“The meal is a vision of friendship, of camaraderie, of fellowship.”
“The Gospels paint Jesus as a person who loved to go and hang out with people. He’s always eating with people, and using that occasion to connect with people,” he says.
“So the meal is a vision of friendship, of camaraderie, of fellowship when we can get together for a meal.”
So did a food thing evolve into a people thing?
“You know, when you’re a Christian, you always have at the back of your mind your mission in life: Love God, love your neighbour. See how you can serve Him, see how you can serve your neighbour.
“And in the area of writing about food, that is your mission. Whether you’re a musician, a teacher, or a doctor, that is still your mission.
“We’re ambassadors of God and we are here to show that God is a good God, He loves the world, He loves people. He wants to bring them home.”
Food as ministry
The love of food turned out to be a way that Leslie could make a real impact on lives.
Raymond Tan, for instance, was a young hawker in need of help in more ways than one. Little did he know, when he emailed Dr Tay to review his crab wanton mee hawker stall in Macpherson, that it would trigger a divine chain of events.
“We don’t want a Christianity that only requires the minimum – we want to take seriously what the Bible says about living this life.”
Dr Tay recalls: “When I received that email from Raymond, I just had this feeling inside: I need to go. Today.”
“So I went. And that was one of those moments when I felt that I was where God wanted me to be. And it was just the right time.”
Unknown to him, Raymond had been a struggling ex-offender. An invitation to Dr Tay’s church eventually led to Raymond receiving Christ. The father of two now runs an auto rescue business and volunteers at the Boys Home.
Today Raymond and his family are warmly welcomed into the Tay household, where Dr Tay’s 19-year-old son, James, and 16-year-old daughter, Megan, call him “Uncle Raymond”.
Together with a group of men in a discipleship group, Raymond is still being spiritually mentored by Dr Tay.
“Basically our men’s group meets together to try to live out our faith. One of the things I’ve always told them is: Jesus told us to enter by the narrow gate, for wide is the gate and easy is the way that leads to destruction. And those who find it are many.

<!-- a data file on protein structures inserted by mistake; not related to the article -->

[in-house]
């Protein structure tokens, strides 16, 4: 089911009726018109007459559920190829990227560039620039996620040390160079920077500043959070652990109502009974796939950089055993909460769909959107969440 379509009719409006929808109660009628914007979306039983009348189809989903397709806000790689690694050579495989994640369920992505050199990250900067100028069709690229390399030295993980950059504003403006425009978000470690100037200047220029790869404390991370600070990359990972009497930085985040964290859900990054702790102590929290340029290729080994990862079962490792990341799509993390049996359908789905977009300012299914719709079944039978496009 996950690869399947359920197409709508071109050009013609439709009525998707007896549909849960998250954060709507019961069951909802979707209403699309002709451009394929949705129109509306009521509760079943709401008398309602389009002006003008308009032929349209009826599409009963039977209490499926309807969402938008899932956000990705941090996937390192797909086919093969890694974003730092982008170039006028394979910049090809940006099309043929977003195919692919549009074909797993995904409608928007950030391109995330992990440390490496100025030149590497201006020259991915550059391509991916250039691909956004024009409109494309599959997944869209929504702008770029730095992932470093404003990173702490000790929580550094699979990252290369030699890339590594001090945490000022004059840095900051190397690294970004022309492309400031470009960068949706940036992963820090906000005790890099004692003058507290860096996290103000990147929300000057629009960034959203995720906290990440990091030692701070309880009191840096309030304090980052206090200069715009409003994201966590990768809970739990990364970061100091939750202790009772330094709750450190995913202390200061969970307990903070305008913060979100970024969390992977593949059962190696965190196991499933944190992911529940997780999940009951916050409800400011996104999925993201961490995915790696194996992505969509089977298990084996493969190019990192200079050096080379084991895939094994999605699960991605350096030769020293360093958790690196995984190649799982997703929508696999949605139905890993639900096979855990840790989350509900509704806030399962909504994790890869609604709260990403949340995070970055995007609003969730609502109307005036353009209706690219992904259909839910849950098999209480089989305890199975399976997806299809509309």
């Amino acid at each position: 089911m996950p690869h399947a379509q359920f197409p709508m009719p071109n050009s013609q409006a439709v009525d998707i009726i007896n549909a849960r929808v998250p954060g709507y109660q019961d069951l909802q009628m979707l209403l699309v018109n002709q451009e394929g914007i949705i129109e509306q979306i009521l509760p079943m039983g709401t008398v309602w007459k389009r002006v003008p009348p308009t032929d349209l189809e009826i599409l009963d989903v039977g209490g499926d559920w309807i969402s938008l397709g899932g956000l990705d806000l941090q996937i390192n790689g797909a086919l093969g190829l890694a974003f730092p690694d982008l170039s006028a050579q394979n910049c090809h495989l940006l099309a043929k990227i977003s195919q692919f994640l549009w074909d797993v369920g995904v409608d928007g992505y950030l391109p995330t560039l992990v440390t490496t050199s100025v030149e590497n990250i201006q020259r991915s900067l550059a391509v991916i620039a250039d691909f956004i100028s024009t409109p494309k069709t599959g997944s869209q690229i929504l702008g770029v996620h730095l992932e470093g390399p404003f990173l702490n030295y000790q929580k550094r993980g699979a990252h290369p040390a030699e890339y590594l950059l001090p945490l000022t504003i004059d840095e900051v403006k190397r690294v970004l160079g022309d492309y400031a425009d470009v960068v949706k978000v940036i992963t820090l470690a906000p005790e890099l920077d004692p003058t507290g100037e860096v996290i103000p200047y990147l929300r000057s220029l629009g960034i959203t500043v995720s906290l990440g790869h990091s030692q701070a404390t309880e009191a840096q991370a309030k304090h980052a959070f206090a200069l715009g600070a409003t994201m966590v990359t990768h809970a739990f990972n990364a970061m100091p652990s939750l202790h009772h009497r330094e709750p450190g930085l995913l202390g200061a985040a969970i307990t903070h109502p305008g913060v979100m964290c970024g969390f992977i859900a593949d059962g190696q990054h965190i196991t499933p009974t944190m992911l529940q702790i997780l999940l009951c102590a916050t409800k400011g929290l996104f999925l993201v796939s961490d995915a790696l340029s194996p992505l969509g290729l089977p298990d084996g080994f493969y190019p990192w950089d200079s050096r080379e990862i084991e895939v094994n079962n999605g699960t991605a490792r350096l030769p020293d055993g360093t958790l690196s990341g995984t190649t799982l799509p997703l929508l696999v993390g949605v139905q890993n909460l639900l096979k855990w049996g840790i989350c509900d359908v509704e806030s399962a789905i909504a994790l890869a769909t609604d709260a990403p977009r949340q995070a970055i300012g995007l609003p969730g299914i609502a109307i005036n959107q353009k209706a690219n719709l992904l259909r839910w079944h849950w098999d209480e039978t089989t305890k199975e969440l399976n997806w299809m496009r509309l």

“But narrow is the gate and difficult is the way that leads to life and those who find it are few. (Matthew 7:13-14) We are together because we want to encourage each other to walk this path, where we are fully surrendered to God, putting Him first in whatever we do.
“We don’t want to have a Christianity that only requires the minimum – just go to church or say a prayer and that’s enough. We want to really take seriously what the Bible says about living this life. People’s lives change when they give 100% to God.”
The great feast
As much satisfaction as his award-winning blog has given him, Dr Tay carries his passion lightly.
“I always tell my makan kakis that one day I’ll stop blogging. I can’t go on forever. So what is it that I’ve done that will last? It’s the friendships, it’s the people that I’ve influenced in one way or another. Those are the things that have eternal value.”
Speaking of eternity, Leslie delights in talking about the delectable dining to come in heaven.
“The Bible says that in the new heaven and the new earth, there will be lots of feasting! Isaiah 25:6 says, on this mountain, the Lord will hold a feast for all the people – a feast of rich food, a feast of aged wine. We’re given a vision of a heaven that is full of good food!
“So I’m looking forward to it! We’re not going to be just singing all day long, you know. There’s going to be a lot of feasting.
“The good thing is – you’re going to live forever, right, so you don’t have to worry about your cholesterol!”